The 10 commandments of online etiquette

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By Gini Dietrich

How many of you love to receive spam email?

How do you like it when you meet someone and he automatically adds you to his newsletter list?

How many of you love to get information that talks all about the sender and tells you nothing valuable?

How often do you unsubscribe from email lists and newsletters?

How many of you know organizations that push their messages via social media, but don’t use it to engage, network, or build a community? I’d venture to guess every one of you.

If you are with me—you hate this stuff—I want to know why you do it to others when you get behind your computer at work.

Some examples

I ask these questions when I speak, particularly when I do three- or four-hour workshops. It allows me to dig deep into why people do this at work, but hate it as a consumer or buyer.

A few weeks ago, I did some research on different customer relationship management programs for a client. I spoke to five different companies. Of the five, three added me to their newsletter list without my permission, simply because I called looking for additional information.

And last week, I received an email from a company telling me it added me to an email distribution list and to let someone know if it wasn’t OK. This is not a company I’ve ever communicated with. Someone just decided I was a good target and went ahead and added me.

But I guess it makes it OK if someone tells me he added me?

I’m sure this is a sales technique of some sort. Maybe it’s to see if I check my email and, if I respond (even if it’s to say it’s not OK they added me to their lists), they know it’s a viable email address.

Or maybe it’s a list-building tactic, which means the organization is focused on the wrong things.

I’ve become afraid to answer emails from strangers at all.

Why is it that all of us hate this, but a good majority of us do it when it comes to online marketing?

The 10 commandments of online etiquette

Perhaps there isn’t a one-size-fits-all equation, and maybe you’re simply focused on numbers instead of conversions, but I’d like to think there is some online etiquette we all should consider.

Therefore, I created the 10 commandments of online etiquette:

1. Thou shalt not add anyone to a newsletter list without his or her consent.

2. Thou shalt not send a LinkedIn invite that says, “I’d like to add you to my professional network.”

3. Thou shalt not post news releases as blog posts.

4. Thou shalt not talk about yourself in communications.

5. Thou shalt not use Twitter, Facebook, Google+, and LinkedIn accounts as news feeds for an organization.

6. Thou shalt not create newsletters that talk about how great you, your leadership, products, or services are without putting them in the context of the buyer.

7. Thou shalt not build lists, fans, followers, connections or circles just for the sake of numbers.

8. Thou shalt not abuse your online power.

9. Thou shalt not email bloggers, journalists, influencers, or target audiences without doing research, building relationships, and giving them something of value.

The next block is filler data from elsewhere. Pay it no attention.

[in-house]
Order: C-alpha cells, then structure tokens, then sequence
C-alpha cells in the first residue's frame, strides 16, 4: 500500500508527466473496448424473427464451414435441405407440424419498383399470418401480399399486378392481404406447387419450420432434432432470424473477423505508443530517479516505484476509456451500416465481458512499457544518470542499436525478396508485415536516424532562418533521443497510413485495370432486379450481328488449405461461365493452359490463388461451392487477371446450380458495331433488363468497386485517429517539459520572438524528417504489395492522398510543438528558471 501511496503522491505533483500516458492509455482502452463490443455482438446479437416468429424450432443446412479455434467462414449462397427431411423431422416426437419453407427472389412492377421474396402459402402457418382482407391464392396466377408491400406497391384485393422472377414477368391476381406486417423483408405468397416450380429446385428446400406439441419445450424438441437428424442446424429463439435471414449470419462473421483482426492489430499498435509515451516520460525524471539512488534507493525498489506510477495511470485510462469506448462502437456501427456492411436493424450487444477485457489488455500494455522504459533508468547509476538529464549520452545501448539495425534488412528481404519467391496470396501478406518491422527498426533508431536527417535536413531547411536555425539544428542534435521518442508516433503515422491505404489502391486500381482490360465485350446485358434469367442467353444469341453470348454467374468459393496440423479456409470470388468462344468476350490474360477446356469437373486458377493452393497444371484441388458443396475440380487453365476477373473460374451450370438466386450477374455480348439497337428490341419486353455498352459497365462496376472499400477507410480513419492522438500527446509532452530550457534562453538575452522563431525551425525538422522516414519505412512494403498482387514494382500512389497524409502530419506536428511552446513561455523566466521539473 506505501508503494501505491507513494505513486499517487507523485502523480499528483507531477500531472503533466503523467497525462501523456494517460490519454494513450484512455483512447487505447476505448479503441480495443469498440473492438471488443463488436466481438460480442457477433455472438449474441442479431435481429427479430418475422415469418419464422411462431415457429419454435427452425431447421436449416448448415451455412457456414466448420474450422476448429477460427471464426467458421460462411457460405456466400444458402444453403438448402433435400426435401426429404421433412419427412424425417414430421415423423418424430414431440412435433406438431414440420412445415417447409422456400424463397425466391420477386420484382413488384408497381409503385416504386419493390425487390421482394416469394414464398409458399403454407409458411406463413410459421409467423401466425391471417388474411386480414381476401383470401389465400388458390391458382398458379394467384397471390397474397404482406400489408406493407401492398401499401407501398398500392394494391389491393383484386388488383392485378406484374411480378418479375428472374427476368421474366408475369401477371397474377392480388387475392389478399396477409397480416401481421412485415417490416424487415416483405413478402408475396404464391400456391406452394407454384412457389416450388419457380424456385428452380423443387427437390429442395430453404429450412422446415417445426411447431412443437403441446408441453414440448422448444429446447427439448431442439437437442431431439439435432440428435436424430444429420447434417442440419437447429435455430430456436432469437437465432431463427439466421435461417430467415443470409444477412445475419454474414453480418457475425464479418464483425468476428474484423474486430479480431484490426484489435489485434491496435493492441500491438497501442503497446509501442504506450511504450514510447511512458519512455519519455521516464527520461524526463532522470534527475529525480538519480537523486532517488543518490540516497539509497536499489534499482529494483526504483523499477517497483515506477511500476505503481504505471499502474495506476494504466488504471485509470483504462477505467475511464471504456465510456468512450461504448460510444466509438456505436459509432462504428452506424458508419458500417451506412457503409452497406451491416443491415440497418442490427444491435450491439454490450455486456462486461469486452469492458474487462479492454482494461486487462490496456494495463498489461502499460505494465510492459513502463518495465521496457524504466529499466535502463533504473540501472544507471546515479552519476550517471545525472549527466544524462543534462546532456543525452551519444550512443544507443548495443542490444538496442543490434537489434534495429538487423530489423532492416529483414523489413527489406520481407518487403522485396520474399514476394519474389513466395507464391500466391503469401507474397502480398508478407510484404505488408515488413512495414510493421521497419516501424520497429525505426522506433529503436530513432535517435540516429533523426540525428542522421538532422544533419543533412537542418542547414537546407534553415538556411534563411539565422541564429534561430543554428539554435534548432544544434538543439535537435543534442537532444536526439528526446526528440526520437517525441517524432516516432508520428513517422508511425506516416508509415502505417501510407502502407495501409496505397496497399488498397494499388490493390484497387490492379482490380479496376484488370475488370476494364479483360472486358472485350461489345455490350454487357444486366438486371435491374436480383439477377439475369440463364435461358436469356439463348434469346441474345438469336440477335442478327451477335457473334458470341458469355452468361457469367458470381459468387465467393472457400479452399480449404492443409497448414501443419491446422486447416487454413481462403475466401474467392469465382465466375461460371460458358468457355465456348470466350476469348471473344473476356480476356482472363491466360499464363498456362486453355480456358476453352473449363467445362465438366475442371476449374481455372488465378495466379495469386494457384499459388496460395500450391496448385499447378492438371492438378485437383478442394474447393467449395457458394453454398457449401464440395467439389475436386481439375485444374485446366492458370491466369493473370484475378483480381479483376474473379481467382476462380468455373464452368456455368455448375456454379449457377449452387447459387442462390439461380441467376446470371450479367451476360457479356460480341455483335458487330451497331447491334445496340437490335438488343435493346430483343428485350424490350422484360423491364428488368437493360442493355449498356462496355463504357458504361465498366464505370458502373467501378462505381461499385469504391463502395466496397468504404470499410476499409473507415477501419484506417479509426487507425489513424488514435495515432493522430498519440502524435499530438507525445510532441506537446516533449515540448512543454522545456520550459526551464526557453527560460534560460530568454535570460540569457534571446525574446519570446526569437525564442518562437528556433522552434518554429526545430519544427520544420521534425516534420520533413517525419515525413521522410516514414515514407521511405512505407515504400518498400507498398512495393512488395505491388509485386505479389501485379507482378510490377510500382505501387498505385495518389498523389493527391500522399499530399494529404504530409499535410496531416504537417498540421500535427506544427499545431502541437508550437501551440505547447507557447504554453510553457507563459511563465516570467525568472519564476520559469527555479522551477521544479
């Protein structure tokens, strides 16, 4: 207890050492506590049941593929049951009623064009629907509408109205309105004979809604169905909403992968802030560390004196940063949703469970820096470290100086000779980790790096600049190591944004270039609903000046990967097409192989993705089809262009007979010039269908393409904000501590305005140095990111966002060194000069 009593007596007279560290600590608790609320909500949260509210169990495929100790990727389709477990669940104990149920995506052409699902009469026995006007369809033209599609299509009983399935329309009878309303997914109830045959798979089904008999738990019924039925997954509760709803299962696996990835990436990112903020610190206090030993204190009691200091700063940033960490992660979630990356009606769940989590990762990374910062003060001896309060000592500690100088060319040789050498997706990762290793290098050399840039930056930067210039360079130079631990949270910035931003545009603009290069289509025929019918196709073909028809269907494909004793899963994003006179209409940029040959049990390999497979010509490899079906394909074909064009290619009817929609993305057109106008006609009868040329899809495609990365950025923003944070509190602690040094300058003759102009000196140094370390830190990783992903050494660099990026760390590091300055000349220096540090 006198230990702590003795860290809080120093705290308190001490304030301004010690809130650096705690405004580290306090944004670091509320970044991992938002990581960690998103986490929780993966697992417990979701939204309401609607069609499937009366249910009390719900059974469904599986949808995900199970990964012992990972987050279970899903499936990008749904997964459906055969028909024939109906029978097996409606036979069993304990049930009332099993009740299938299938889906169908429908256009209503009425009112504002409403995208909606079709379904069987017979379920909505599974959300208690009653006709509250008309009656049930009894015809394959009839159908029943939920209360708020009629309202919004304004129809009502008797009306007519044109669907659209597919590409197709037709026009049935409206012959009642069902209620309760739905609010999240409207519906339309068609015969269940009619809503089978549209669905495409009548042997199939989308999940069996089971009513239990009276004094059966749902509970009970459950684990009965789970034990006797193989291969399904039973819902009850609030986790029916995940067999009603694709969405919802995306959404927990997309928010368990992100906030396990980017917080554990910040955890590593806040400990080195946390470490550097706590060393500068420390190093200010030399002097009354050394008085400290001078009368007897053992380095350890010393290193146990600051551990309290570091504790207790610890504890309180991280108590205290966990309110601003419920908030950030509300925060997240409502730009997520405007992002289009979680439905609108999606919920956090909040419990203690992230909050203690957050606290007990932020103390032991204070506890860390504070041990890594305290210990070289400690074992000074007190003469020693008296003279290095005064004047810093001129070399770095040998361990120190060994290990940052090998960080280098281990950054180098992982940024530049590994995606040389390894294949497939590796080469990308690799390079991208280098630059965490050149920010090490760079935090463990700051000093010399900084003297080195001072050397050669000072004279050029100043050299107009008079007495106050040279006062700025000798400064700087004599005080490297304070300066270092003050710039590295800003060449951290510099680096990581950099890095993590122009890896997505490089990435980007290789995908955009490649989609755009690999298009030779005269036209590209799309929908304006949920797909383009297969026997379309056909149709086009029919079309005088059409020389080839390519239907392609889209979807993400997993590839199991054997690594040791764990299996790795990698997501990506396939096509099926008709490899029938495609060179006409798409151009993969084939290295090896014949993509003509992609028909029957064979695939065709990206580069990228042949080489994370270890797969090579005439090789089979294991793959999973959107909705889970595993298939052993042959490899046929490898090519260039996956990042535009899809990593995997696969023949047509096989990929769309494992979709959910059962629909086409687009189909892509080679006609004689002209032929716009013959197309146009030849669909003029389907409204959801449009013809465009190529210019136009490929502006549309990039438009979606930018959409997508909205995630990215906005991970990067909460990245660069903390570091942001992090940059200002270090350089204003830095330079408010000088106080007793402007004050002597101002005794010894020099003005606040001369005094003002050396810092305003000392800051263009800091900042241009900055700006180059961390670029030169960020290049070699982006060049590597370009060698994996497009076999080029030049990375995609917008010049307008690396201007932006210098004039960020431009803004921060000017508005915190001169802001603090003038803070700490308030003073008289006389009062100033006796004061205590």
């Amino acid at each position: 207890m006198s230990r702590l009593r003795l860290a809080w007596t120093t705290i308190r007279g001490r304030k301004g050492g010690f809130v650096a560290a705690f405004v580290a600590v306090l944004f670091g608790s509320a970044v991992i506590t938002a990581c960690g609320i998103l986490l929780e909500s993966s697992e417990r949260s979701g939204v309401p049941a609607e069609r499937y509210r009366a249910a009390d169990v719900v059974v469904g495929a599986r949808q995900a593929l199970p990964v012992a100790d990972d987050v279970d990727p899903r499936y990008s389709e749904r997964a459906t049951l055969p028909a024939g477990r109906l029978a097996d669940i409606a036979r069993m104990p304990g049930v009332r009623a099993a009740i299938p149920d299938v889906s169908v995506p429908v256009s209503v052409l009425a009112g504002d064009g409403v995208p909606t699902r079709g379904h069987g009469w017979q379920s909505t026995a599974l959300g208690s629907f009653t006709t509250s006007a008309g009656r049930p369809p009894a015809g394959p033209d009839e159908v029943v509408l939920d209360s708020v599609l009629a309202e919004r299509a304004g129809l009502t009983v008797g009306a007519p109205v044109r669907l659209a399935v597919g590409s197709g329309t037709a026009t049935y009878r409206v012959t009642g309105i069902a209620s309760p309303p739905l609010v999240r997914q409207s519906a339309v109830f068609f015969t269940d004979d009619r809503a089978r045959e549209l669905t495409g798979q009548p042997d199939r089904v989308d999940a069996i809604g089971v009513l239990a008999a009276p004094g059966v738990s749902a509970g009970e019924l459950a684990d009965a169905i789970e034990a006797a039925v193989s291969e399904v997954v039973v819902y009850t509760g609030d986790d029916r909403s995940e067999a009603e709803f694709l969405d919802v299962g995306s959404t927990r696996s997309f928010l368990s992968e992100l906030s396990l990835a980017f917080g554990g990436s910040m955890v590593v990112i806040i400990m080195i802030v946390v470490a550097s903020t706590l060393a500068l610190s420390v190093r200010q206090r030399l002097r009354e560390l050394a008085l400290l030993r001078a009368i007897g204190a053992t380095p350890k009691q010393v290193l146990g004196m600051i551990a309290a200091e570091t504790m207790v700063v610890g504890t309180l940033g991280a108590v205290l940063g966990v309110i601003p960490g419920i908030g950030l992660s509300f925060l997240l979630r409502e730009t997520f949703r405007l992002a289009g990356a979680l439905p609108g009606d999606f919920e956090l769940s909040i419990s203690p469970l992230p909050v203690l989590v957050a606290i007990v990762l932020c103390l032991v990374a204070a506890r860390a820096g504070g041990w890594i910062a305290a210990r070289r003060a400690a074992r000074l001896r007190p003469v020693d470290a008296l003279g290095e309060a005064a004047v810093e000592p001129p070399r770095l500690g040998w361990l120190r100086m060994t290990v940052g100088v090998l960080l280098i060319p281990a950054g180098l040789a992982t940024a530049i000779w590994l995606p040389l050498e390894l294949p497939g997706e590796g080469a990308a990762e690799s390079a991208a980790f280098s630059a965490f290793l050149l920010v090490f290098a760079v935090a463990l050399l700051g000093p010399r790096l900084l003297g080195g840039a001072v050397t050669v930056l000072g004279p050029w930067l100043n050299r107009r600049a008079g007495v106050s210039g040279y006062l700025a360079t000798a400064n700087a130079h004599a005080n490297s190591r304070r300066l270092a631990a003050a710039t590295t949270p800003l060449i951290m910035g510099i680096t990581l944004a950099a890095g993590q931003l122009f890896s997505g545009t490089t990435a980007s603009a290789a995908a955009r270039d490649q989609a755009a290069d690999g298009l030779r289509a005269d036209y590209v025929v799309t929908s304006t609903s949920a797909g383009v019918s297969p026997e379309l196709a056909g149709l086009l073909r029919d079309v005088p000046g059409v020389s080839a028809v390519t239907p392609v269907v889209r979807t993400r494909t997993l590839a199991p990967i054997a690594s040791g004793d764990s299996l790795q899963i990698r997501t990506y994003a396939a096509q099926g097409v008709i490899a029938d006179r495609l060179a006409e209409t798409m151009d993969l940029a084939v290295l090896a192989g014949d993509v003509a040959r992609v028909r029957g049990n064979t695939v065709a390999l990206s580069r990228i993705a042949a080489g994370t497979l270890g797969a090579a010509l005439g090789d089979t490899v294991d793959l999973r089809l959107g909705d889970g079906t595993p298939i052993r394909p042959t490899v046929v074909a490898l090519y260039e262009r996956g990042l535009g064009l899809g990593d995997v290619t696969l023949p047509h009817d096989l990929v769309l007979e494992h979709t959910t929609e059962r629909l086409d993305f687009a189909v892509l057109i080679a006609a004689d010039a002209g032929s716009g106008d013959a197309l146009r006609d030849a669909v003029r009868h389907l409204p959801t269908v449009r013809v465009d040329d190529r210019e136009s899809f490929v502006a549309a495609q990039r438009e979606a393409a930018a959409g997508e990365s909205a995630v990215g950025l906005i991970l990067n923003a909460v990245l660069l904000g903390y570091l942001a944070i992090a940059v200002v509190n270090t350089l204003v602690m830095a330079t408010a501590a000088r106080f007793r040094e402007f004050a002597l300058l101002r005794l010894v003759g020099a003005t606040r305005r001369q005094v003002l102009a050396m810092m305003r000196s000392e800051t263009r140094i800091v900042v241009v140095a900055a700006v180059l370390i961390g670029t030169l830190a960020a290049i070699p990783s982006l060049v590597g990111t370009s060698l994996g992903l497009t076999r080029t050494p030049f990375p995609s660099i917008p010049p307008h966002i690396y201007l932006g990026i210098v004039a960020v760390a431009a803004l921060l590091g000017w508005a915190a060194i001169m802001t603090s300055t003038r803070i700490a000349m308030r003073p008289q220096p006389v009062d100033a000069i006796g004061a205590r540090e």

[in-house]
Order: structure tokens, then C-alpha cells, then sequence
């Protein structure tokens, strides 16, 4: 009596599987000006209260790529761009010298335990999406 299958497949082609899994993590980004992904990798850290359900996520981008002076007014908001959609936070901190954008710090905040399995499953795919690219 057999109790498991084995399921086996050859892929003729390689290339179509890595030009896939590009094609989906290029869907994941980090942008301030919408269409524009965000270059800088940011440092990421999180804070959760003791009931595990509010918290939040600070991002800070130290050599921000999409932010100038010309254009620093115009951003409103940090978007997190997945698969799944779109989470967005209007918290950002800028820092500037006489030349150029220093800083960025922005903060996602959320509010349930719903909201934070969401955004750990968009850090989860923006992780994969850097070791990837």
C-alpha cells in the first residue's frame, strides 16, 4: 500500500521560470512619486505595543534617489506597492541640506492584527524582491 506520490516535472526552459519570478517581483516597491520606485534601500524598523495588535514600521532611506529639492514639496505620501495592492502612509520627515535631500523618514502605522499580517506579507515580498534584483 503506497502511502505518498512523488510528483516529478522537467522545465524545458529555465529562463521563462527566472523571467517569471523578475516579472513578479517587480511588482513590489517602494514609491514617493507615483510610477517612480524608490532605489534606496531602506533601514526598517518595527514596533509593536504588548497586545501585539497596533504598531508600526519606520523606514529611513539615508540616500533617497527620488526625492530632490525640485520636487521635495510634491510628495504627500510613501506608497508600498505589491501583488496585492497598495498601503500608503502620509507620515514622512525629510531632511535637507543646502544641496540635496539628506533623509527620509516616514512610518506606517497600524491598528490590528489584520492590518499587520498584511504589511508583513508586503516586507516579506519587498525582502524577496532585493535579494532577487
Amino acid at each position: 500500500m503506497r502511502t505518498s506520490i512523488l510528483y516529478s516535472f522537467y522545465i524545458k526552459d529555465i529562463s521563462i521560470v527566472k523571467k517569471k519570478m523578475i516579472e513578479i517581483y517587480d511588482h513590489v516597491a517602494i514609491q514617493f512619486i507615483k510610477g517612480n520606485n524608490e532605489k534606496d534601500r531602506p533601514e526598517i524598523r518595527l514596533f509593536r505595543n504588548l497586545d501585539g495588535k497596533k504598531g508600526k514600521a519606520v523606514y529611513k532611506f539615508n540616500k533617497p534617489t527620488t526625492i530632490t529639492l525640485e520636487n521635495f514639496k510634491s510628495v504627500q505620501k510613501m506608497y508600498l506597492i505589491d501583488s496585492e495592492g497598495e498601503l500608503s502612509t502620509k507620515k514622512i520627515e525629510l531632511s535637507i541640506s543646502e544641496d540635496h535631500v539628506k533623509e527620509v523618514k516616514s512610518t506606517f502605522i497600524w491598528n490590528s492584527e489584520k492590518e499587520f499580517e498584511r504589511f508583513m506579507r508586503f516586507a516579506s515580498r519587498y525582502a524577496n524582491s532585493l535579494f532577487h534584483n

10. Thou shalt not engage in black hat email marketing.

What else would you add?

Gini Dietrich is founder and CEO of Arment Dietrich, Inc. A version of this article originally ran onSpin Sucks.

7 ways millennials use social media to communicate

Ryan  Bradley Thompson is the lead social marketing strategist at Mark Travel Corporation. He loves to bike, read, write, and play music in bands.

“How millennial are you?”

This was a question I asked myself a few days ago when Ragan’s Millennial Mafia asked me to write a guest post for them. Given the fact that I was just outside of the traditional metric of a millennial (someone who was born “after 1980”), I wasn’t sure I could represent a millennial’s perspective.

But after taking the Pew Research Center quiz, I found out that I’m 85 percent millennial.

And according to Wikipedia, I still might qualify:

As there are no precise dates for when the Millennial generation starts and ends, commentators have used birth dates ranging somewhere from the mid-1970s to the early 2000s.

Ha!

Well, not only did I just shave a generation off my life, but I’m no longer a pencil-pushing Gen Xer. After all, I am 85% millennial, right?

Well sort of…

While I can’t go back and experience my teen years and early twenties again, I do communicate with the mindset of a millennial.

Here’s how:

  1. Texting. It’s quick and easy. I love it. SMS, MMS, Y-E-S. Beats a phone call 99 times out 100.
  2. Twitter. It’s social savvy and full of digital natives like myself. I’ve tweeted with some of my favorite people and some of them have written back.
  3. Facebook. As a social marketing professional, I use Facebook on the job, but also personally. Facebook is my phone book, my rolodex, and a walled garden of content and goodness—filled with my friends and rich online experiences.
  4. Email. I receive about 300 emails a day, plus hundreds of RSS feeds. HINT: You can replace Gmail ads with social profiles and a Firefox install called Rapportive.
  5. iPad. This is all about the user experience. I use apps such as Zite and Flipboard for nearly everything. And if I like a story I read, I don’t think twice about sharing it with friends.
  6. Face to Face. This is the best and most rewarding way to communicate with people. However, there just doesn’t seem to be enough time for it. (Tear.)
  7. Phone. On a night that I’m not going out, it’s great to call a friend and catch up. But I probably already know what he or she is up to, since I just checked their Facebook status on my smartphone.